CNN Poll: Most Americans Don’t Expect Trump to Admit Defeat if He Loses Election

A majority of 78% of Americans believe President Joe Biden will accept the results and concede defeat if he loses the November election.

But about 7 in 10 Americans (71%) doubt Trump will concede if he loses again in November, while just 28% believe he will. Half of Republicans now say they think Trump would concede a loss, up from 41% in a January poll conducted during primary season. Among the public as a whole, doubts that Trump would concede are little changed from January but remain higher than in October 2020, when a smaller 58% majority of U.S. adults said they did not expect him to concede if he lost the 2020 election.

In CNN’s presidential debate in June, Trump refused to unequivocally state that he would accept this year’s election results, dodging the question twice before saying he would do so “if it’s a fair, legal, good election” and repeating claims of voter fraud. There is no evidence of voter fraud that would have affected the outcome of the 2020 election.

Most Americans (84%) say the loser of the race has a duty to concede once every state has officially certified its vote for president. That number is relatively unchanged since January and since Trump and Biden faced off in October 2020.

Among registered voters who say they would support it Biden In a head-to-head matchup against Trump, 95% believe the loser has an obligation to concede. This figure is lower, at 77%, for those who would vote for Trump.

Among current Biden supporters, there is near universal agreement that Biden would concede defeat if he lost the election (97%) and that Trump would not (94%).

Current Trump supporters are also largely unanimous about Biden, with 62% saying they think he will concede if he loses the election. They are about evenly split on Trump, with 50% saying Trump would concede and 49% saying he would not.

Trump supporters who say candidates have a duty to concede generally think both Trump and Biden would do so (55% say Trump would, 68% say Biden would). In contrast, Trump supporters who say there is no such duty think it is unlikely that either presidential candidate will concede.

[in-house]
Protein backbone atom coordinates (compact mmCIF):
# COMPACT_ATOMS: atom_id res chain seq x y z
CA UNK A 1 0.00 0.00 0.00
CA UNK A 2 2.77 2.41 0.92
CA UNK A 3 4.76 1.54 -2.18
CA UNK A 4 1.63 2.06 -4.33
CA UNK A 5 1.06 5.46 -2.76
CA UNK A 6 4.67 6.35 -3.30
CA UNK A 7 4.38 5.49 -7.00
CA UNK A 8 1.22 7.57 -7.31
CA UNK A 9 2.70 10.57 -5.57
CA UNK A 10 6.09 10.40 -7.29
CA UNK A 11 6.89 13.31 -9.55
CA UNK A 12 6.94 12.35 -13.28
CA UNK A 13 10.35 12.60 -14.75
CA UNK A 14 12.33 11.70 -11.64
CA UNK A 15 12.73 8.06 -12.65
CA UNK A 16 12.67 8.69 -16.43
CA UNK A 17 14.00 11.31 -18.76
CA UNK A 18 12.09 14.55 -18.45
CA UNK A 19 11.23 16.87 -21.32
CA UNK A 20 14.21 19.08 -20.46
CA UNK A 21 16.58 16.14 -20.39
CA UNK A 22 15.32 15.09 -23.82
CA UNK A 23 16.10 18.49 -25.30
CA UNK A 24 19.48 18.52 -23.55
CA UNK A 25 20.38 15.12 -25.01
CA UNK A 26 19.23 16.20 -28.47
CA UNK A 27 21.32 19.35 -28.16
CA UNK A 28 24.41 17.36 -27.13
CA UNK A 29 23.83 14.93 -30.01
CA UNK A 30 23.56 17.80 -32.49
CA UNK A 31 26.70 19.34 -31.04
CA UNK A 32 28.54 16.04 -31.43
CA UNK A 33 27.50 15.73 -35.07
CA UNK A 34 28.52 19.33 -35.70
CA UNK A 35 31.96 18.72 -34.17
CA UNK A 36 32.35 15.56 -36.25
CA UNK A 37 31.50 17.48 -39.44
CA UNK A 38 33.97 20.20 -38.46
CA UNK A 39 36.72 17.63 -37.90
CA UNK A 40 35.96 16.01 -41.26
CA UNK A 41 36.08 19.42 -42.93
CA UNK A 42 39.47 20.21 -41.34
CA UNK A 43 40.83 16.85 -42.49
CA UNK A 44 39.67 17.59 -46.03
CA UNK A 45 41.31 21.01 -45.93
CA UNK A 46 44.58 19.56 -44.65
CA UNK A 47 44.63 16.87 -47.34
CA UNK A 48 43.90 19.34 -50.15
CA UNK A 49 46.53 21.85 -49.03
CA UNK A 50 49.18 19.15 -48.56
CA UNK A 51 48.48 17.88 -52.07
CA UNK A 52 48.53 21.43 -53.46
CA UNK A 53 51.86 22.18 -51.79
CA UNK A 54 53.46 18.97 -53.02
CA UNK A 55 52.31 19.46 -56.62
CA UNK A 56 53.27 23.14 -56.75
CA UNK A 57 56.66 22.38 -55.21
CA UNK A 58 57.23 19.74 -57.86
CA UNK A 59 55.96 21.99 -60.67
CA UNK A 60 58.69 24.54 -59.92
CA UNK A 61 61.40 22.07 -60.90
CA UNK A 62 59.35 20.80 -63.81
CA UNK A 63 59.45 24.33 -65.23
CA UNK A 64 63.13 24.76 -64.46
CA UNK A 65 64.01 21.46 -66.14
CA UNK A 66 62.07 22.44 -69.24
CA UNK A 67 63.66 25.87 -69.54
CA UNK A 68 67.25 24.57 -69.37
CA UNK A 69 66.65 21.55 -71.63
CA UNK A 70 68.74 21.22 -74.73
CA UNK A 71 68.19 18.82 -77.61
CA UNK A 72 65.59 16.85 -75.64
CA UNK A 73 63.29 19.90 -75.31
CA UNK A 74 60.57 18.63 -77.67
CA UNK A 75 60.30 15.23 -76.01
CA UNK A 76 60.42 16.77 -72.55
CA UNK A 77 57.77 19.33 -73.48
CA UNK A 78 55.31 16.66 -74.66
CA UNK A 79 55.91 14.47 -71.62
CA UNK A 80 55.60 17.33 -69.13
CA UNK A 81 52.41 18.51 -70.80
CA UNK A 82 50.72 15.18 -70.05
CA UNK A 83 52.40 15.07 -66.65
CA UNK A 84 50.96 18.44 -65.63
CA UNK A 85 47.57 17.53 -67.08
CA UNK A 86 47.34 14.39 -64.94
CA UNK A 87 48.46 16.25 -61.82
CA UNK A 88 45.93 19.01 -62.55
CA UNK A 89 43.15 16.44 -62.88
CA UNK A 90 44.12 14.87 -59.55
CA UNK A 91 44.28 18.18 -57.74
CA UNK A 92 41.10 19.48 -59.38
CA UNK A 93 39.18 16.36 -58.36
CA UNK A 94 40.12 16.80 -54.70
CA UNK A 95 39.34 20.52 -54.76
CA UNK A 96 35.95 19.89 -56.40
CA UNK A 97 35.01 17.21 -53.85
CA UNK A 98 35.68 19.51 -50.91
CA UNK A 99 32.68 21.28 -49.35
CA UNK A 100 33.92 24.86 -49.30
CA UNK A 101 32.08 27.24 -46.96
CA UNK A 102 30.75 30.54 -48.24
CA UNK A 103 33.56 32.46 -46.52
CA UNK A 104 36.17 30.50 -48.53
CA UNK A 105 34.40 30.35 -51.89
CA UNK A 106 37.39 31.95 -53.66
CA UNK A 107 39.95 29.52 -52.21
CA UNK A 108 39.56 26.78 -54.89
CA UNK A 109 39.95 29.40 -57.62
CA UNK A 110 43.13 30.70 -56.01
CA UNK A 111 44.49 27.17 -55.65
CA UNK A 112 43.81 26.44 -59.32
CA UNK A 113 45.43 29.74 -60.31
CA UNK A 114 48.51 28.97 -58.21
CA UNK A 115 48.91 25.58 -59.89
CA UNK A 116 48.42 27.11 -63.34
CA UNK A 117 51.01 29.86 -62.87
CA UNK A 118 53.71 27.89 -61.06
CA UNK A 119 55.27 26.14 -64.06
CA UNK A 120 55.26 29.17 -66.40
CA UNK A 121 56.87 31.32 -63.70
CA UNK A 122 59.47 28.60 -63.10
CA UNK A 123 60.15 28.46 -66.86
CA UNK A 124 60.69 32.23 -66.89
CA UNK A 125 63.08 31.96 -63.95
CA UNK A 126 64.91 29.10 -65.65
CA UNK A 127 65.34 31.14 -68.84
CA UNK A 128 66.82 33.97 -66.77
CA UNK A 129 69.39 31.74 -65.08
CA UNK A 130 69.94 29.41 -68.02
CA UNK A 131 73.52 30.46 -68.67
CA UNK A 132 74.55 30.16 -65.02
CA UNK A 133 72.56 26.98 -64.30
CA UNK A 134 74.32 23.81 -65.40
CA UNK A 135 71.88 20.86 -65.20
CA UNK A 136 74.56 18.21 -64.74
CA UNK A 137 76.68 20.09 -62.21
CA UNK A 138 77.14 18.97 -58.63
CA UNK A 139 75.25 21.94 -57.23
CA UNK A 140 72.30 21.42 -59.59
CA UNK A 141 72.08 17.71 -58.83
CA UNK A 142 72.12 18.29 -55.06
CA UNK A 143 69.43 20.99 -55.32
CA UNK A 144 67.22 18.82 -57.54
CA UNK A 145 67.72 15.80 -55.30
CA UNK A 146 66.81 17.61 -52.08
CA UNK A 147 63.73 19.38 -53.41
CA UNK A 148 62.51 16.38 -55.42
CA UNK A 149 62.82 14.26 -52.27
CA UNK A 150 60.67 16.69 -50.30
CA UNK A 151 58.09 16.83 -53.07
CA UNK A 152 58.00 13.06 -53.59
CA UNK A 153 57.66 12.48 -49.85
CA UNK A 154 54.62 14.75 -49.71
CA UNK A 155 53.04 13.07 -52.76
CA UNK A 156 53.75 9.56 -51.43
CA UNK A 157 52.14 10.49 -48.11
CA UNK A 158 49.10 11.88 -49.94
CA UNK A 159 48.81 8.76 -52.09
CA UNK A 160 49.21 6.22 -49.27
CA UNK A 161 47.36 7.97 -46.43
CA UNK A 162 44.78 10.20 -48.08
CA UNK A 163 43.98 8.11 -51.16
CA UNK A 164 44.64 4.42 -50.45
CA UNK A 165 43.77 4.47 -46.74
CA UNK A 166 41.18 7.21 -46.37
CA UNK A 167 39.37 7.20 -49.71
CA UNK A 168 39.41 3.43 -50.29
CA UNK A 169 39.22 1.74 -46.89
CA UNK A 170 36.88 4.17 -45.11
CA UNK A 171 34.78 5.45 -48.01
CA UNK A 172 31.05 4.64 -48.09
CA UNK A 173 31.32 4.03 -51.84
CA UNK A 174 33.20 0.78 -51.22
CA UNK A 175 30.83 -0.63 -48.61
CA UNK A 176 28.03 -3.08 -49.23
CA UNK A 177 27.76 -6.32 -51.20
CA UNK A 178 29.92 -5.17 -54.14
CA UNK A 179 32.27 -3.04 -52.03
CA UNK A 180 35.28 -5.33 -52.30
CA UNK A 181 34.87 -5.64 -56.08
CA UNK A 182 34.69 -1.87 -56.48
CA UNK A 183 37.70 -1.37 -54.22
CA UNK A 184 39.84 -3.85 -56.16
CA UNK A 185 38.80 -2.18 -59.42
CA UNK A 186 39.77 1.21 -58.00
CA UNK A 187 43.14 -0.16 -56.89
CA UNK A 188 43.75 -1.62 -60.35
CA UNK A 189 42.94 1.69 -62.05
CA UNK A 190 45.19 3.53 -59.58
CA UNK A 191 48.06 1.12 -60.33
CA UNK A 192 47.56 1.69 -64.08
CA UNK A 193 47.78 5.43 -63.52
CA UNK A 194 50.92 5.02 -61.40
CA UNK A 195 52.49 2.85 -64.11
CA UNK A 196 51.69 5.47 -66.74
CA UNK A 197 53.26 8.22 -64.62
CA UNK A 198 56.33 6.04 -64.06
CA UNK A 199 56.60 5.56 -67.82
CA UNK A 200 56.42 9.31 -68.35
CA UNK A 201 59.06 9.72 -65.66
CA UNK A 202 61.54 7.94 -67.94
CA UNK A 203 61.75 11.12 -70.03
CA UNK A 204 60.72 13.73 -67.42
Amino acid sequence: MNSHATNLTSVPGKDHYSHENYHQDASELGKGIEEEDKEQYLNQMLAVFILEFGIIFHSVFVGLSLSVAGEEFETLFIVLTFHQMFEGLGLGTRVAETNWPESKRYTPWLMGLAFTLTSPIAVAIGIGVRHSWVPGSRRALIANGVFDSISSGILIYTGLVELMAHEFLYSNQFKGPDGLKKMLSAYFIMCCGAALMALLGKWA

The poll also found that despite the widespread belief that the loser of a presidential election should concede defeat, only about half of registered voters think Trump’s refusal to concede defeat in 2020 is a reason to oppose his candidacy in 2024.

Forty-nine percent of registered voters say Trump’s claims that he won the 2020 election are a reason they will vote against him in 2024, while 17% say they are a reason they will vote for him. A third of registered voters (33%) say his claims make no difference either way.

More than half (55%) of current Trump supporters are indifferent to his claims about the 2020 election, and about a third (34%) say they are a reason to vote for him in 2024. Only 11% of current Trump supporters say his claims about the election are a reason to vote against him. In contrast, current Biden supporters reach a 92% consensus that Trump’s claims are a reason to vote against him.

Nearly half (46%) of Trump’s most loyal supporters — those who say they’re backing him out of positive support, rather than opposition to Biden — say they view Trump’s claims about the 2020 election as positive. In contrast, just 10% of Trump supporters who say they would support him primarily as a vote against Biden view Trump’s election claims as a reason to vote for him, with 28% calling them negative and 62% saying they make no difference either way.

In addition to partisanship, the results also show a stark divide in education: college-educated people are 28 percentage points more likely to say Trump’s claims about the 2020 election are a reason they will vote against him this year than those without a college degree.

The CNN poll was conducted by SSRS June 28-30 among a random national sample of 1,274 adults drawn from a probability-based panel including 1,045 registered voters. Surveys were conducted online or by telephone with a live interviewer. Results from the full sample have a margin of sampling error of plus or minus 3.5 percentage points. Results from registered voters have a margin of sampling error of plus or minus 3.7 points.

While most Americans believe the loser of the election has a duty to concede, there is a significant gap in perceptions of President Trump’s likely response. Some 71% of Americans doubt that Trump would concede if he lost the election again, reflecting a politics still influenced by past elections and claims of voter fraud.

In light of the poll results, the role of politics in shaping public opinion about electoral concessions becomes clear. The belief that the loser must concede is widespread, but the expectation of compliance from certain candidates, such as Trump, remains a contentious issue in US politics.

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